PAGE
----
Meeting the morning here, when I’m paying attention, is a quiet and calming experience. The little balcony outside our bedroom window looks out into a small sea of houses and trees. Even though I’ve been here a year, the vertical lines of Spanish-tiled roofs and short, chunky palm trees still stop me in the middle of a series of daily tasks. They remind me how far away I once lived from here, in central Minnesota, where houses rely on scratchy, black shingles to keep out the snow and evergreens aim themselves confidently toward the sky. I notice that even trees and architecture somehow leave their impression on who we have become. I decide that something inside of me has wanted to know the feeling of a palm tree opening easily without forgetting the tenacity of a conifer.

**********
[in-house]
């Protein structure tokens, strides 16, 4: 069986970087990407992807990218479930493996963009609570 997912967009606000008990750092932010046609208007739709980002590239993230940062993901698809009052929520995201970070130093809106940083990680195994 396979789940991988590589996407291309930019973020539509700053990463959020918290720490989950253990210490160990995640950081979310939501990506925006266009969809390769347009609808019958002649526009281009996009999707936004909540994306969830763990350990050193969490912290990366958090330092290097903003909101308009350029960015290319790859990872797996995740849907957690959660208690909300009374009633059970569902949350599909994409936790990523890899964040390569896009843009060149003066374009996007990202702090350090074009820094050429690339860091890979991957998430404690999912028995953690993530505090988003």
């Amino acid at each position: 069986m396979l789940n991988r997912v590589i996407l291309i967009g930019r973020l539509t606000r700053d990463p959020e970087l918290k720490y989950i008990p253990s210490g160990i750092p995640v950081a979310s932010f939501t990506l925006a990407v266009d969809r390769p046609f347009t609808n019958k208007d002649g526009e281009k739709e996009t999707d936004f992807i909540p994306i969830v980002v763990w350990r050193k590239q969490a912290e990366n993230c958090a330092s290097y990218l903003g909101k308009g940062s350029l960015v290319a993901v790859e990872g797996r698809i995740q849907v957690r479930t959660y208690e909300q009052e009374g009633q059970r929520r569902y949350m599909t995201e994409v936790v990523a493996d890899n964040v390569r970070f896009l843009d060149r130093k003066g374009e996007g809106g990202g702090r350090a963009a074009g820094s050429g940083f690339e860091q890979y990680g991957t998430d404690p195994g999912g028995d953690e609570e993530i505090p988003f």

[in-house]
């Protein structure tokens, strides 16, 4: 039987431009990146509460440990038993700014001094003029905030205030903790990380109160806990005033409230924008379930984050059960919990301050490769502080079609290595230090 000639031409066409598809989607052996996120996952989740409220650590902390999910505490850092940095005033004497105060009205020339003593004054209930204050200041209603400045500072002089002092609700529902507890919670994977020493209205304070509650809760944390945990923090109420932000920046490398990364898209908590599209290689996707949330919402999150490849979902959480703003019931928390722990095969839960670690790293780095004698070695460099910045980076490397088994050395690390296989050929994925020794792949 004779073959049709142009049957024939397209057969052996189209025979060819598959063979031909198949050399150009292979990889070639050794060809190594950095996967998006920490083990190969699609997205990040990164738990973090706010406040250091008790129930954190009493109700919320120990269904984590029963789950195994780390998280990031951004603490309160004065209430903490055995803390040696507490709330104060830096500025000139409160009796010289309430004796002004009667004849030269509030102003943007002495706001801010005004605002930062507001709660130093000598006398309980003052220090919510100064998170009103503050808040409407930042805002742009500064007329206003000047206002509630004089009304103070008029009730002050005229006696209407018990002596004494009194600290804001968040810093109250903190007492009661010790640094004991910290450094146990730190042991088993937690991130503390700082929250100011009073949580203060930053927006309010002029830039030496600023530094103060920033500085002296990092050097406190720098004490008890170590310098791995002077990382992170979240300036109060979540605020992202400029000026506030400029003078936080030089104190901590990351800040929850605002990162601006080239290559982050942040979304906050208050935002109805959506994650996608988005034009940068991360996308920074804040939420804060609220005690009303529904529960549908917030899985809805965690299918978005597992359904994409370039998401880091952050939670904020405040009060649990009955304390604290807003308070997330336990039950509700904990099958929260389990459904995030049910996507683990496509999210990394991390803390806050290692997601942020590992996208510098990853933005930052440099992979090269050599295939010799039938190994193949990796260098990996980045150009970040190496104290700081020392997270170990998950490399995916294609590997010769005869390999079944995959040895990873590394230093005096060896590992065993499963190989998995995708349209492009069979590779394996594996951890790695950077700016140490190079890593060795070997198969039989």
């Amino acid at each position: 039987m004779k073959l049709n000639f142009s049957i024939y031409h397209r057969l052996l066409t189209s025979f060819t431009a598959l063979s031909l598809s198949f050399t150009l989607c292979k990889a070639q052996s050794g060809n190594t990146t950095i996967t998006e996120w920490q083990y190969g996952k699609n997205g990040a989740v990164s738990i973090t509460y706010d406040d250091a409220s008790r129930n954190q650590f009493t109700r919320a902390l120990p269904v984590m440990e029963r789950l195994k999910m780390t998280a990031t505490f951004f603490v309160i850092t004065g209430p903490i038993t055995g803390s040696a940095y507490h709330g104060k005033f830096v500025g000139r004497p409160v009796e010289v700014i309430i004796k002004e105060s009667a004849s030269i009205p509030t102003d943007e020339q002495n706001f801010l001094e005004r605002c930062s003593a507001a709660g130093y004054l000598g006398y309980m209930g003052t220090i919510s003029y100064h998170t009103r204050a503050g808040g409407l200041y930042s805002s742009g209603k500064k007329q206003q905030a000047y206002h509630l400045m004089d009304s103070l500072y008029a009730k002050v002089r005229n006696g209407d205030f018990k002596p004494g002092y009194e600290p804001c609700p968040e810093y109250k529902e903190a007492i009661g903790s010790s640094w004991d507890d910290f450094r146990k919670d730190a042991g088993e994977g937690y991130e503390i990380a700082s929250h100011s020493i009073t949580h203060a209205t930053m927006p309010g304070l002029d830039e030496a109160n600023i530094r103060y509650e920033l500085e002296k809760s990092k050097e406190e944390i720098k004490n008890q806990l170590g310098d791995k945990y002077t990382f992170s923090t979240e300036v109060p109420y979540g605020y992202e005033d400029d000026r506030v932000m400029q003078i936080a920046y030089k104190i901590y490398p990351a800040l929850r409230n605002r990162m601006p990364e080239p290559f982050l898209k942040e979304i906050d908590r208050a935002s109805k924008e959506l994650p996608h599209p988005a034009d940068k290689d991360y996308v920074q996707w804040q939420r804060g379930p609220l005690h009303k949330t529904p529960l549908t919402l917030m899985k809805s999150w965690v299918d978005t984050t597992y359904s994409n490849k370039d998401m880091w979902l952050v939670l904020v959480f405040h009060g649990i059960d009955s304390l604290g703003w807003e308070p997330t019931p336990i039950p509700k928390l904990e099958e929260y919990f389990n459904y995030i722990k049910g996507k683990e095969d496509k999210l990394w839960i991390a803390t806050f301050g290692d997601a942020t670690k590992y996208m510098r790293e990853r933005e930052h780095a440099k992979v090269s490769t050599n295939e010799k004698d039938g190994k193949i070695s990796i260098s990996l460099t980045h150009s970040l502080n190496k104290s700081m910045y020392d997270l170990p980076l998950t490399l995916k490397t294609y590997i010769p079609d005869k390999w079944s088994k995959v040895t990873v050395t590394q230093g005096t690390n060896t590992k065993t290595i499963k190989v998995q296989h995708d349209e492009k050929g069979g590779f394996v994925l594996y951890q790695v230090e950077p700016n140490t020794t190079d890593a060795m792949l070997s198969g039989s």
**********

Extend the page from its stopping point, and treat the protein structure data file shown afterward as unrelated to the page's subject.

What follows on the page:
And beyond the nest of homes and trees is something else so magnificent that I can’t always stop to let myself take it in. The Atlantic water washing up between the vague images of Cadiz and Rota in the distance is somehow too vast, too overwhelming to notice fully every day. Some days ships anchor and wait patiently for something in the economy to change before unloading their freight in a nearby city. Sometimes the hue of blue in the water matches the sky and you can’t see a beginning or an end to either of one of them. And some days the water has stirred itself into a turquoise so seductive, so unquenchable, that all you can do is stand before it and hope to experience, drop by drop, what it feels like to let the ocean inside of you.